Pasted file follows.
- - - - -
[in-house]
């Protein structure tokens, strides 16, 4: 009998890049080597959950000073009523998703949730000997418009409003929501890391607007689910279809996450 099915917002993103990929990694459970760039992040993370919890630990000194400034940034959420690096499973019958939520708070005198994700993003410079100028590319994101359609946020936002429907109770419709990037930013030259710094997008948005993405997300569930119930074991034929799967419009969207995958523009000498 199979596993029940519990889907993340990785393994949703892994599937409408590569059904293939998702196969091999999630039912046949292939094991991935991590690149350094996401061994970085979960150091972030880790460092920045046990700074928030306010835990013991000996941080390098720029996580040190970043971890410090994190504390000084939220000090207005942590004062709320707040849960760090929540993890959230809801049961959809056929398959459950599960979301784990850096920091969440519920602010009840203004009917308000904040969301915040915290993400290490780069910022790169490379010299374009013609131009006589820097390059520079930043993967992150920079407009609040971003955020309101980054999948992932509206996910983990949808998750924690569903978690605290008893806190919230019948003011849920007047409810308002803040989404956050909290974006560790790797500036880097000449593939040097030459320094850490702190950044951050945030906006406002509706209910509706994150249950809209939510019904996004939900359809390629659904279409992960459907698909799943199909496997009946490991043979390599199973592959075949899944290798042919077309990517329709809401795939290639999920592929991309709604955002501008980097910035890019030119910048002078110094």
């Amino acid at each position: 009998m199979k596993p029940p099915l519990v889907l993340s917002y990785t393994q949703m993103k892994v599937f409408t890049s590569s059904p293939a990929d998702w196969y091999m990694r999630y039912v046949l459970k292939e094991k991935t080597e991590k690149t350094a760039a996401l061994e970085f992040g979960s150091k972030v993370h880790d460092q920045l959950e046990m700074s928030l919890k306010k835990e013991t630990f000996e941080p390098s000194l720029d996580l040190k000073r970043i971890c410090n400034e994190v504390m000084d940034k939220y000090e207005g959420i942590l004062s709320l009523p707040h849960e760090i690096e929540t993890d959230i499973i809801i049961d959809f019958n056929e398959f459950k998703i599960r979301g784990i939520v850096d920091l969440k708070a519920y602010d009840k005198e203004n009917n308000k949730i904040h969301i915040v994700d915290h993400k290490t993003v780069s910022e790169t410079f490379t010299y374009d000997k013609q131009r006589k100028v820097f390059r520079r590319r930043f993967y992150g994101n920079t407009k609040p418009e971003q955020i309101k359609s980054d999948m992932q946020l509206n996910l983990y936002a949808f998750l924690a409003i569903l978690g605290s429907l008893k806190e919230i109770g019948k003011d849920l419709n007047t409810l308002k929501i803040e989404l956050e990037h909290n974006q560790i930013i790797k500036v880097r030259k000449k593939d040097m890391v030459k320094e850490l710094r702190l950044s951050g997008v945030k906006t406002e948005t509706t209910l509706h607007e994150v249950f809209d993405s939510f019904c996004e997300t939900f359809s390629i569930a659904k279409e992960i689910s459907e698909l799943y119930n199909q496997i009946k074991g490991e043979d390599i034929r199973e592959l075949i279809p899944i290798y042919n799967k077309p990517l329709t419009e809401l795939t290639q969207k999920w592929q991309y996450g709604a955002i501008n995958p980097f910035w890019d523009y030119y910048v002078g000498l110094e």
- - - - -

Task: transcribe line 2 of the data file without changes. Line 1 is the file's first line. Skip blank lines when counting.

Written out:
């Protein structure tokens, strides 16, 4: 009998890049080597959950000073009523998703949730000997418009409003929501890391607007689910279809996450 099915917002993103990929990694459970760039992040993370919890630990000194400034940034959420690096499973019958939520708070005198994700993003410079100028590319994101359609946020936002429907109770419709990037930013030259710094997008948005993405997300569930119930074991034929799967419009969207995958523009000498 199979596993029940519990889907993340990785393994949703892994599937409408590569059904293939998702196969091999999630039912046949292939094991991935991590690149350094996401061994970085979960150091972030880790460092920045046990700074928030306010835990013991000996941080390098720029996580040190970043971890410090994190504390000084939220000090207005942590004062709320707040849960760090929540993890959230809801049961959809056929398959459950599960979301784990850096920091969440519920602010009840203004009917308000904040969301915040915290993400290490780069910022790169490379010299374009013609131009006589820097390059520079930043993967992150920079407009609040971003955020309101980054999948992932509206996910983990949808998750924690569903978690605290008893806190919230019948003011849920007047409810308002803040989404956050909290974006560790790797500036880097000449593939040097030459320094850490702190950044951050945030906006406002509706209910509706994150249950809209939510019904996004939900359809390629659904279409992960459907698909799943199909496997009946490991043979390599199973592959075949899944290798042919077309990517329709809401795939290639999920592929991309709604955002501008980097910035890019030119910048002078110094």